The latest commentary by the highly respected Bank of International Settlements:
Overview: global financial crisis spurs unprecedented policy actions Financial stability concerns took centre stage once again over the period between end-August and end-November. In the wake of the mid-September failure of Lehman Brothers, global financial markets seized up and entered a new and deeper state of crisis. As money market funds and other investors were forced to write off their Lehman-related investments, counterparty concerns mounted in the context of large-scale redemption-driven asset sales. The ensuing sell-off affected all but the safest assets and left key parts of the global financial system dysfunctional. With credit and money markets essentially frozen and equity prices plummeting, banks and other financial firms saw their access to funding eroded and their capital base shrink, owing to accumulating mark to market losses. Credit spreads surged to record levels, equity prices saw historic declines and volatilities soared across markets, indicating extreme financial market stress. Government bond yields declined in very volatile conditions, as recession concerns and safe haven flows increasingly outweighed the impact of anticipated increases in fiscal deficits. At the same time, yield curves steepened from the front end, reflecting repeated downward adjustments in policy rates.
Emerging market assets also experienced broad-based price declines, as depressed levels of risk appetite and associated pressures in the industrialised world spilled over into emerging financial markets. With confidence in the continued viability of key parts of the international banking system collapsing, the authorities in several countries embarked on an unprecedented wave of policy initiatives to arrest the plunge in asset prices and contain systemic risks. Market developments over the period under review went through four more or less distinct stages. Stage one, which led into the Lehman bankruptcy in mid-September, was marked by the takeover of two major US housing finance agencies by the authorities in the United States. Stage two encompassed the immediate implications of the Lehman bankruptcy and the wide-spread crisis of confidence it triggered. Stage three, starting in late September, was characterised by fast-paced and increasingly broad policy actions, as responses to the crisis evolved from case by case reactions to a more international, system-wide approach. In the fourth and final stage, from mid-October, pricing patterns were increasingly dominated by recession fears, while markets continued to struggle with the uncertainties surrounding the large number of newly announced policy initiatives.Lehman Brothers bankruptcy triggers confidence crisis In this environment of tension over the continued viability of Lehman Brothers, financial market developments entered a completely new phase. The spotlight was now being turned on the ability of key financial institutions to maintain solvency in the face of accumulating losses. The trigger for this new and intensified stage of the credit crisis came on Monday 15 September. That day, following failed attempts by the US authorities to broker a takeover by another financial institution over the weekend, Lehman Brothers Holdings Inc filed for bankruptcy protection, one of the biggest credit events in history.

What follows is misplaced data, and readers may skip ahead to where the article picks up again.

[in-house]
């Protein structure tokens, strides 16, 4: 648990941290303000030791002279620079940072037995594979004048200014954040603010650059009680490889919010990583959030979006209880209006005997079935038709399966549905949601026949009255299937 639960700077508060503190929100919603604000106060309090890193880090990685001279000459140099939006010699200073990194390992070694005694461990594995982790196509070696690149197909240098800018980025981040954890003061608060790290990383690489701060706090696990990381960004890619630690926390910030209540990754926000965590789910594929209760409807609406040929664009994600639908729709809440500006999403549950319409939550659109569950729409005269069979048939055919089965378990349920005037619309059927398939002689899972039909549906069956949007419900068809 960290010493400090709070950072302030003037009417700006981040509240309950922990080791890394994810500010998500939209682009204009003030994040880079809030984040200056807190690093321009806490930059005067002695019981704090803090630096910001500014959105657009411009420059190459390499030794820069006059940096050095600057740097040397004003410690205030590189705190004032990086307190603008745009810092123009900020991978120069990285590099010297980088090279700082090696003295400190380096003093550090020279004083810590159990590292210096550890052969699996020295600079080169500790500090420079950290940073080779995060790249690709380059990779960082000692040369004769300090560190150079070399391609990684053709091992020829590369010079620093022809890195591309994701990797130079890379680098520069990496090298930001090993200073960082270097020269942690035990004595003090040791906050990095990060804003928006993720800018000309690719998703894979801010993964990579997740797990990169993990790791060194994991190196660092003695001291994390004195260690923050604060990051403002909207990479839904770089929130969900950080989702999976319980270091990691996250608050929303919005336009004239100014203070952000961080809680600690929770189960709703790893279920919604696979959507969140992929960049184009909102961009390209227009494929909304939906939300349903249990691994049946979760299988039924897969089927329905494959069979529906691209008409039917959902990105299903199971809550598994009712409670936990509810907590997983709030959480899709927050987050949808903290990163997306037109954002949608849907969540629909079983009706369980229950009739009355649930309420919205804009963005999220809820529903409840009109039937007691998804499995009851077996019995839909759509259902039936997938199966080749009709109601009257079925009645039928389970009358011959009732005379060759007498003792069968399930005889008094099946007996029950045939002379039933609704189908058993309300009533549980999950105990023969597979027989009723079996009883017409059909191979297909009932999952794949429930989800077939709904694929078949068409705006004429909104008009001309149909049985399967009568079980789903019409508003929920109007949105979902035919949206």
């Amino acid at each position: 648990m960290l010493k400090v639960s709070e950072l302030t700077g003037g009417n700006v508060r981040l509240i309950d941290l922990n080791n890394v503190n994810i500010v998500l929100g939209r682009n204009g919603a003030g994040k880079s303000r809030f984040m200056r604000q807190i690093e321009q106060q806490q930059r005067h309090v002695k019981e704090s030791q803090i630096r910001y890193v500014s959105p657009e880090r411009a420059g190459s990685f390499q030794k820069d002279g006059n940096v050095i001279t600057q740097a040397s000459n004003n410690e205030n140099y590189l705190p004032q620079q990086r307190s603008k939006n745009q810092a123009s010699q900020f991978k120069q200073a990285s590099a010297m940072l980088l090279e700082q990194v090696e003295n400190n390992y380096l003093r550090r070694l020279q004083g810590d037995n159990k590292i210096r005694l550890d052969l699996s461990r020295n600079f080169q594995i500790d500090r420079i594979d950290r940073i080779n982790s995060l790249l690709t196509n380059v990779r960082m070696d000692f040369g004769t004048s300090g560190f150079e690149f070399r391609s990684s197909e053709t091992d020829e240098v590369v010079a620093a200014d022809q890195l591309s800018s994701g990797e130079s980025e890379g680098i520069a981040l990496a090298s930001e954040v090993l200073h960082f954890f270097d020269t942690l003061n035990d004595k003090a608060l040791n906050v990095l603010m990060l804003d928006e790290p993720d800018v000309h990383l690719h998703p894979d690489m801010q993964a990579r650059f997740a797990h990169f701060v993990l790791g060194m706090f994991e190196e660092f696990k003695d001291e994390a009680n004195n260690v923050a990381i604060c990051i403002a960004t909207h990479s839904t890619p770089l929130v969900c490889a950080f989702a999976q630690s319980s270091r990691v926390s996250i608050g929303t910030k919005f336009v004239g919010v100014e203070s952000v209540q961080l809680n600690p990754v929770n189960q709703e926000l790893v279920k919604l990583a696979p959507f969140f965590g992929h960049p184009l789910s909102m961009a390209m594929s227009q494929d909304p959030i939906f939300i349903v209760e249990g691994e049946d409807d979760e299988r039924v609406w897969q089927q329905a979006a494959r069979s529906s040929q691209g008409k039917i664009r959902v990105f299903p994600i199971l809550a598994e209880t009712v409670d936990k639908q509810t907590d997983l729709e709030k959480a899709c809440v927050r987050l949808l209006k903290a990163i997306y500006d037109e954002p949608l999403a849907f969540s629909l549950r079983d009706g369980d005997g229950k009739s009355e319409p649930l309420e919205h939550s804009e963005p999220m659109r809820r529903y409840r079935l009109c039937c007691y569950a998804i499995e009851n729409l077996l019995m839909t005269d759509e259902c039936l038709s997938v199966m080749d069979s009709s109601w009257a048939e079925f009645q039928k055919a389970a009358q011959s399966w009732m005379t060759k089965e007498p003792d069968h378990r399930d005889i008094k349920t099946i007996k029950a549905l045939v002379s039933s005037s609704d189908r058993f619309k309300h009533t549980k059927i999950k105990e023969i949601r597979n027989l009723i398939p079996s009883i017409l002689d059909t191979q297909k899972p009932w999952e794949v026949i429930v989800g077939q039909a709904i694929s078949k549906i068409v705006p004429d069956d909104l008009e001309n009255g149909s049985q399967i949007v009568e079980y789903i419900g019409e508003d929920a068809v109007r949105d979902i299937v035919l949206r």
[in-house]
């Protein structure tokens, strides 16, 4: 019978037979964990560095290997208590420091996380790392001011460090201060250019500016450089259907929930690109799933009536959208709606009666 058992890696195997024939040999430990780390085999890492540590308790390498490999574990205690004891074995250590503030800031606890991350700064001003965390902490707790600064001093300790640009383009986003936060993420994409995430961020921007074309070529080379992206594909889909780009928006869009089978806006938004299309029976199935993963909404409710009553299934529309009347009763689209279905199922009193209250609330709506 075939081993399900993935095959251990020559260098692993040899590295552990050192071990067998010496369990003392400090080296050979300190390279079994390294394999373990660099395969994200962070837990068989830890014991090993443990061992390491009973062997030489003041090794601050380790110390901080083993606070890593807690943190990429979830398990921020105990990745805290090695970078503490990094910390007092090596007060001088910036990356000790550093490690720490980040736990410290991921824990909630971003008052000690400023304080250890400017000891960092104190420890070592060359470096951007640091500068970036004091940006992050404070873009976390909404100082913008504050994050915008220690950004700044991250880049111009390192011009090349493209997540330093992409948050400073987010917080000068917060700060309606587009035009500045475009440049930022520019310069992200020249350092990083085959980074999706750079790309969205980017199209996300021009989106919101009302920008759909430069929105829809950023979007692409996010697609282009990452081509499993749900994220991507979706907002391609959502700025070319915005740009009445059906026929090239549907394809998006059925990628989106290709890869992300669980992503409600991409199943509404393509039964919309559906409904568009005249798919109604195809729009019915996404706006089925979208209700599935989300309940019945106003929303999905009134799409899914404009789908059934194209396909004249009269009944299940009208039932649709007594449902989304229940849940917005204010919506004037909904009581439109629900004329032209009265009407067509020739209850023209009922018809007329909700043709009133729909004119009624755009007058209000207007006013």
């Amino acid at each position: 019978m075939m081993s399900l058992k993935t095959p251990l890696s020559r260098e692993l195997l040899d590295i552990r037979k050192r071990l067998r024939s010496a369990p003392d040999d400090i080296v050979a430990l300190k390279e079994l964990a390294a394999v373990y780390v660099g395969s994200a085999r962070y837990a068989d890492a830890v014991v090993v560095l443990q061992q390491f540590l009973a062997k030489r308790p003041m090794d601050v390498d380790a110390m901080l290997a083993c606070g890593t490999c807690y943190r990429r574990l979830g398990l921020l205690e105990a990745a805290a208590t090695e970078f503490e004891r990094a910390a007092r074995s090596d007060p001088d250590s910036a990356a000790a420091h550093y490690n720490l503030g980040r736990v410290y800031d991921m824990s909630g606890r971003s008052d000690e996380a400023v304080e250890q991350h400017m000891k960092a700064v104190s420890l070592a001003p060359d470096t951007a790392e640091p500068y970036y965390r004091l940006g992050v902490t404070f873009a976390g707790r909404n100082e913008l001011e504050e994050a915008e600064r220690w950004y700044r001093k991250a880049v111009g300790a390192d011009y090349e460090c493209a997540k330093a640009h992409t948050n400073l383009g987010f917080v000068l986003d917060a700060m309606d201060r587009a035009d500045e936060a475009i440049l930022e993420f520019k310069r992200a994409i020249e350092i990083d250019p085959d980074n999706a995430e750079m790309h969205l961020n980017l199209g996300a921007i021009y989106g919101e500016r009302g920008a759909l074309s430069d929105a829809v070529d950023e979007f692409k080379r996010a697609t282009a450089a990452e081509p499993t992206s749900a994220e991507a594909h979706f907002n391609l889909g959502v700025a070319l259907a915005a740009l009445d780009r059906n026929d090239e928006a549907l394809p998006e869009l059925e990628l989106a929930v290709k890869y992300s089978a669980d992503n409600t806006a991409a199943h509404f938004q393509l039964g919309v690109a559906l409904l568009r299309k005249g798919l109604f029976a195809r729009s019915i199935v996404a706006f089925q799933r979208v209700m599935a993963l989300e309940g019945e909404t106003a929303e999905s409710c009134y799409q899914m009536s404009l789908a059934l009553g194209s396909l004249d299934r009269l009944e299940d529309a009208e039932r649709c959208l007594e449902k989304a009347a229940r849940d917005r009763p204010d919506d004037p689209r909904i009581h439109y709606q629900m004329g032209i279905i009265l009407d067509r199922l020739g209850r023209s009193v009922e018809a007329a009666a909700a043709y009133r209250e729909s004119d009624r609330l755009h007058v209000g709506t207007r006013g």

p/s photos: Janet Hsieh Yi Fen